> I don't think this would produce so many gates that you could not have
> built the FSM, but I think "Gray" coding would require a lot more gates
> than straight binary. I will have to think about that a bit.
>

I don't understand how "Gray encoding" would work in a general-purpose state
machine. Gray means ( to me at least ) that only one bit changes on any
transition. That works very nicely in a counter, which is a specialized state
machine with only one "next state" for every state. ( Well, two for an up-down
counter )
But it is inherently impossibel to have a single-bit change in a state machine
where, depending on control inputs, the code might jump in many ways.
So, what's the meaning of a "Gray-encoded" state machine?

Peter Alfke

Article: 24558
Subject: Re: Virtex 2.5V part with 5V IO problems
From: Philip Freidin <philip@fliptronics.com>
Date: Sun, 13 Aug 2000 16:30:59 -0700
Links: << >>  << T >>  << A >>
On Sun, 13 Aug 2000 21:46:07 GMT, "Dan" <daniel.deconinck@sympatico.ca> wrote:

>Hi Jim,
>The noise occurs at other times ( gnd or system noise immunity issue ).
>I think my Virtex may be damaged. I may have another board assembled.
>Sincerely
>Daniel DeConinck

Before replacing the FPGA (which is usually a pain) consider some more debug.

First, although it does happen, the FPGA is probably fine.

I would look carefully at the ground and VCC connections, they must all be
connected, and lots of decoupling capacitors.

A simple test may be to rout the input to another pin, and see if you have the
same problem.

I also agree with Jim's suggestion of routing it to a flipflop, to see when
transitions are seen. Try and correlate that with other things happening in the
system, such as a bus being driven/released, DRAM refresh, .....

Good luck
Philip Freidin



Philip Freidin

Mindspring that acquired Earthlink that acquired Netcom has
decided to kill off all Shell accounts, including mine.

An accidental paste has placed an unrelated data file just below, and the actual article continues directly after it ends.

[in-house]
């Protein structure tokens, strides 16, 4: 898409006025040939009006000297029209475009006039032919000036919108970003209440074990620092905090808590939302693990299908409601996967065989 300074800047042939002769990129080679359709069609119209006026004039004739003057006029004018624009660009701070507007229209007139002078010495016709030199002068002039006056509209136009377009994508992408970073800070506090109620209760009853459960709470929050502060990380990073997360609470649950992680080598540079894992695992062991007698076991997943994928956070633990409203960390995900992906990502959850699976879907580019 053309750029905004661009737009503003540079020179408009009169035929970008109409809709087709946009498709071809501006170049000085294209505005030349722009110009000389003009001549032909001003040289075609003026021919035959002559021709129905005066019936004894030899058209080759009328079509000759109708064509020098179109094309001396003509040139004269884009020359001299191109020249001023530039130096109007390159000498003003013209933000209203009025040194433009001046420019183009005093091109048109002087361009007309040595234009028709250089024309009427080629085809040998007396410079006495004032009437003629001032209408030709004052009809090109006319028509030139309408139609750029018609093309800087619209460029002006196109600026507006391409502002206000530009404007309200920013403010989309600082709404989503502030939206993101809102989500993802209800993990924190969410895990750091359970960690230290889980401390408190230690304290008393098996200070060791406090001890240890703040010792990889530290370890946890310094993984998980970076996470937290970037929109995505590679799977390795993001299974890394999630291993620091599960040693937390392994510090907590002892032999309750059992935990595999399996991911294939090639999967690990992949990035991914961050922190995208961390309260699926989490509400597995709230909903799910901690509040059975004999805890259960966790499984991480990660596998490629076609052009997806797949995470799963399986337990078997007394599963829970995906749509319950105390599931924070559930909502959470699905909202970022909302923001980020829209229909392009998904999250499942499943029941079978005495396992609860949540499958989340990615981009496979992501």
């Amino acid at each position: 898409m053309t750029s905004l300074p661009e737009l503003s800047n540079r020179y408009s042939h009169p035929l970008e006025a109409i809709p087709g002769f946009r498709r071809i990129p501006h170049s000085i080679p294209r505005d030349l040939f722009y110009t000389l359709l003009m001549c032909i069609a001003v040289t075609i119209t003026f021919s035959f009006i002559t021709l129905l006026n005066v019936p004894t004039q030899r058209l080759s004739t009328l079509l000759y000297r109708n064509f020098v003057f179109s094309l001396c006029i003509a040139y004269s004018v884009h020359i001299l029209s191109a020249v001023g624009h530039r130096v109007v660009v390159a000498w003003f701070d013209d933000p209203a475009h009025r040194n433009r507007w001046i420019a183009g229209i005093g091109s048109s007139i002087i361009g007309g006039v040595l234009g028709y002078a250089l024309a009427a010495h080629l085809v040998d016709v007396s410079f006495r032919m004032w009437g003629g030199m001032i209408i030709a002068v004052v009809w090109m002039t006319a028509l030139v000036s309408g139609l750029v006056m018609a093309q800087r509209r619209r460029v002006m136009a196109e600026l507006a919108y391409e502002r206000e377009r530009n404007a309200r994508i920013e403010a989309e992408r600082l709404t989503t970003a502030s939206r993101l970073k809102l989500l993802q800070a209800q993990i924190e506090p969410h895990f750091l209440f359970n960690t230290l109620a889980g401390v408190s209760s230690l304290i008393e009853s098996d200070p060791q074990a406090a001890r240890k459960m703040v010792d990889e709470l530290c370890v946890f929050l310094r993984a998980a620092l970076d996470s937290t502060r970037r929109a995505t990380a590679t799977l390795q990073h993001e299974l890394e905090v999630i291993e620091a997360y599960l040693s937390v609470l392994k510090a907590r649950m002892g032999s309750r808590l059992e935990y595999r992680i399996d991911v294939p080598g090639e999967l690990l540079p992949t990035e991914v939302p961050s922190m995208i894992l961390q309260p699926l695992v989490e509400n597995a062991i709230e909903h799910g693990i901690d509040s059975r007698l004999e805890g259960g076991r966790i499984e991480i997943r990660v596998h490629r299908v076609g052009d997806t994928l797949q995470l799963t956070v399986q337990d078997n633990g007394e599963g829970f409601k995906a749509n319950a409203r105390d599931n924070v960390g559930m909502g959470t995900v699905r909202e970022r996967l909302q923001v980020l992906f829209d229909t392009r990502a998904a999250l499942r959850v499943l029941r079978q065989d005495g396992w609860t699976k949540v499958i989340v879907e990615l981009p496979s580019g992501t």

My new primary email address is    philip@fliptronics.com

I'm sure the inconvenience to you will be less than it is for me.
Article: 24559
Subject: Re: Further FPGA metastability questions
From: rk <stellare@nospamplease.erols.com>
Date: Sun, 13 Aug 2000 21:02:41 -0400
Links: << >>  << T >>  << A >>
rickman wrote:

> Without this information, it is hard to determine the failure rate of a
> design. If you could release numbers saying that the metastable rate is
> better than X then we could at least determine that our device will not
> fail (on the average) for 100 years even if it is really 10000 years.
>
> Without the numbers we can't say it has any maximum failure rate.

I agree and think that all manufacturers should supply this as a
specification.  Some manufacturers are getting close to 10 years out of date.

A bounded limit would be fine; after all, that is how the specifications are
typically written.  One may wish to put a note on the specification, as is
often done for clarification, that the "true limit" has not been measured and
not provide a typical number in the "typ" column.  And, of course, state the
test conditions such as temperature and voltage as they can affect the
results.

rk

Article: 24560
Subject: Re: CLKDLL for Virtex PCI?
From: "Martin Filteau" <someone@sympatico.ca>
Date: Mon, 14 Aug 2000 04:28:49 GMT
Links: << >>  << T >>  << A >>
You can use a CLKDLL if you're going to use the PCI Core in an embedded
design (where you can
guaranty that the clock will always be > 25MHz).  Otherwise, you must follow
Xilinx recommendations.

Martin Filteau
Hardware Design Engineer
Hyperchip, Inc.
The Petabit Routing Company



Article: 24561
Subject: Re: state encoding in Synplify!!!
From: "threehero" <threehero@sina.com>
Date: Mon, 14 Aug 2000 12:32:57 +0800
Links: << >>  << T >>  << A >>
Later,I find the automated conversion into "one-hot" does not occur any
more, when I don't choose the option of Symbolic FSM Compiler in the main
window of Synplify. So I think it is the Symbolic FSM Complier that performs
the optimization of FSM during synthesis and converts the state-encoding to
"one-hot" automatically, though I hava specify it as "gray" using the
attribute of syn_encoding as follows:
-- synthesis syn_encoding= "gray" .

Thank for your above replies,

jianjie

threehero wrote in message <8n32kt$4ns$1@sunlight.pku.edu.cn>...
>I use VHDL and Synplify to describe and synthesize my design, respectively.
>when i designed a state machine, I used the attribute of syn_encoding to
>specify the type of state encoding, such as "gray".The number of states in
>my
>state machine is 20.But when I looked in the log file after synthesis, I
>found
>my state encoding had been converted to "one-hot" by Synplify
automatically.
>Why did it do such? I did not need "one-hot". How could i tell it what I
>want
>the state encoding to be?
>
>Any suggestions and replies would be very appreciated!
>
>jianjie
>
>


Article: 24562
Subject: Re: state encoding in Synplify!!!
From: Peter Alfke <palfke@earthlink.net>
Date: Mon, 14 Aug 2000 04:51:53 GMT
Links: << >>  << T >>  << A >>


rickman wrote:

> t-rickman wrote:
>
> >  A "Gray" coded FSM would use 5 bits to